The Forty Elephants All-Girl Gang

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Did you think Victorian women were meek and demure? Some of them may have been but others could hold their own in London's rough and tumble underworld. The Forty Elephants were a kind of ladies' auxiliary to the Elephant and Castle Gang, a villainous group of male thieves.
"Many a husband lounged at home while his missus was out at work, and many an old lag was propped up by a tireless shoplifting spouse. Some of these terrors were as tough as the men they worked for and protected," said Brian McDonald, who uncovered details of the criminals when researching for his new book, Gangs of London.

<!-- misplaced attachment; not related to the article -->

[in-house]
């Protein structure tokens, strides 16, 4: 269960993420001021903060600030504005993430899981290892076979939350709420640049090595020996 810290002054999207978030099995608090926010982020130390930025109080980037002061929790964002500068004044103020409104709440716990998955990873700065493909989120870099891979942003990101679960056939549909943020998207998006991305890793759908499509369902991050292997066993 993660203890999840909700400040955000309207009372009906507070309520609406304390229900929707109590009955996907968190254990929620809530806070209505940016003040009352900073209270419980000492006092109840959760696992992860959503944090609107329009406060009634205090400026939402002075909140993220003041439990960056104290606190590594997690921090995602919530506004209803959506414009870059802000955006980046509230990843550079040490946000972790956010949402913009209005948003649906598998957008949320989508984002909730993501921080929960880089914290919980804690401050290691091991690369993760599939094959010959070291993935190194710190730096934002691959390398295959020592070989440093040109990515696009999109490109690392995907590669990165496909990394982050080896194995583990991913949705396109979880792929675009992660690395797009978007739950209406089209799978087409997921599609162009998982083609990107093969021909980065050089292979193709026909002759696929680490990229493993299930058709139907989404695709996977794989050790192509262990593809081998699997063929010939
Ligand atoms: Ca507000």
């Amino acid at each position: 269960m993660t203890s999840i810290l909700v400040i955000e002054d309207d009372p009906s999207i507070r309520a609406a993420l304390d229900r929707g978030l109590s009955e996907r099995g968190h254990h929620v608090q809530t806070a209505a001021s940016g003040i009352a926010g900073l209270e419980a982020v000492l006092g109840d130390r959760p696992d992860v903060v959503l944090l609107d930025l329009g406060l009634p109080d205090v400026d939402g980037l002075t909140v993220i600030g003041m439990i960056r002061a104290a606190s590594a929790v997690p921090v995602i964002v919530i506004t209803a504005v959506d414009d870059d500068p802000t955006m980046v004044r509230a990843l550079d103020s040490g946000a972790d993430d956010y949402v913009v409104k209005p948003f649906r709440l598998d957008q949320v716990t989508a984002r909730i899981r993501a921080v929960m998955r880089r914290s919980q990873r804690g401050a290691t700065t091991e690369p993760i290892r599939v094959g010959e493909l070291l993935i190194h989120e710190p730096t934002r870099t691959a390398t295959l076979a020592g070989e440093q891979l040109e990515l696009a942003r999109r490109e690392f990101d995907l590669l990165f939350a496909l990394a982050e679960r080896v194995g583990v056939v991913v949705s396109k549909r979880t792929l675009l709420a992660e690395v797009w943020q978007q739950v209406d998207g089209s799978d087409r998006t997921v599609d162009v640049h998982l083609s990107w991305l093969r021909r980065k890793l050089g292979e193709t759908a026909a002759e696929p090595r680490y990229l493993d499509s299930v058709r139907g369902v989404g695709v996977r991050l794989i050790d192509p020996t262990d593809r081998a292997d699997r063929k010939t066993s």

The all-female Forty Elephants ran a large shoplifting operation in London and environs in the 1870s through the 1950s although they may have been organized as early as the 1700s. Their clothes were equipped with specially made pockets in which they could secret stolen goods. They were clever, well organized, devious and daring. They outran the police in high powered cars and partied hard.

Link - Via Clusterflock

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Better methods of retail theft detection, stronger enforcement and stiffer sentencing may have led to their demise. Their male counterparts, the Elephant and Castle gang were forced out by the Sicilian mob. Perhaps this also had an effect.
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